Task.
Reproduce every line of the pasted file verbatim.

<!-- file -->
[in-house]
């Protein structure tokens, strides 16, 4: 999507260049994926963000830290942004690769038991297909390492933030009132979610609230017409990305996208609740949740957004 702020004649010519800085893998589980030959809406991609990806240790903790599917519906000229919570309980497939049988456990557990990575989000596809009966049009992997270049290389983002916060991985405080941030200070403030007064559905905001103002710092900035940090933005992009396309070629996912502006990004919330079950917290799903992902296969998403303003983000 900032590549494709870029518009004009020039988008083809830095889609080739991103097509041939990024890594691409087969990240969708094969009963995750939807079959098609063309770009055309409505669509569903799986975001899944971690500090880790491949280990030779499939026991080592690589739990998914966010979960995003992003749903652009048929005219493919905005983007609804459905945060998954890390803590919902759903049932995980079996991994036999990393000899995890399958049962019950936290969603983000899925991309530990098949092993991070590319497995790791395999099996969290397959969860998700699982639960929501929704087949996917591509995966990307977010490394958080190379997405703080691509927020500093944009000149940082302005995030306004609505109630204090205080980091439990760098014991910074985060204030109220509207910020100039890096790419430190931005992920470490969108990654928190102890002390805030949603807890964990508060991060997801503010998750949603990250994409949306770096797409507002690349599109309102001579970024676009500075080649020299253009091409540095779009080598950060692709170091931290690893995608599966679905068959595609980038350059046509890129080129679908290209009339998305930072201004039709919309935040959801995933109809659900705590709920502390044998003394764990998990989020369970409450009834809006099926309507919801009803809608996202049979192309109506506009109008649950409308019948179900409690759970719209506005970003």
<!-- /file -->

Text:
[in-house]
């Protein structure tokens, strides 16, 4: 999507260049994926963000830290942004690769038991297909390492933030009132979610609230017409990305996208609740949740957004 702020004649010519800085893998589980030959809406991609990806240790903790599917519906000229919570309980497939049988456990557990990575989000596809009966049009992997270049290389983002916060991985405080941030200070403030007064559905905001103002710092900035940090933005992009396309070629996912502006990004919330079950917290799903992902296969998403303003983000 900032590549494709870029518009004009020039988008083809830095889609080739991103097509041939990024890594691409087969990240969708094969009963995750939807079959098609063309770009055309409505669509569903799986975001899944971690500090880790491949280990030779499939026991080592690589739990998914966010979960995003992003749903652009048929005219493919905005983007609804459905945060998954890390803590919902759903049932995980079996991994036999990393000899995890399958049962019950936290969603983000899925991309530990098949092993991070590319497995790791395999099996969290397959969860998700699982639960929501929704087949996917591509995966990307977010490394958080190379997405703080691509927020500093944009000149940082302005995030306004609505109630204090205080980091439990760098014991910074985060204030109220509207910020100039890096790419430190931005992920470490969108990654928190102890002390805030949603807890964990508060991060997801503010998750949603990250994409949306770096797409507002690349599109309102001579970024676009500075080649020299253009091409540095779009080598950060692709170091931290690893995608599966679905068959595609980038350059046509890129080129679908290209009339998305930072201004039709919309935040959801995933109809659900705590709920502390044998003394764990998990989020369970409450009834809006099926309507919801009803809608996202049979192309109506506009109008649950409308019948179900409690759970719209506005970003």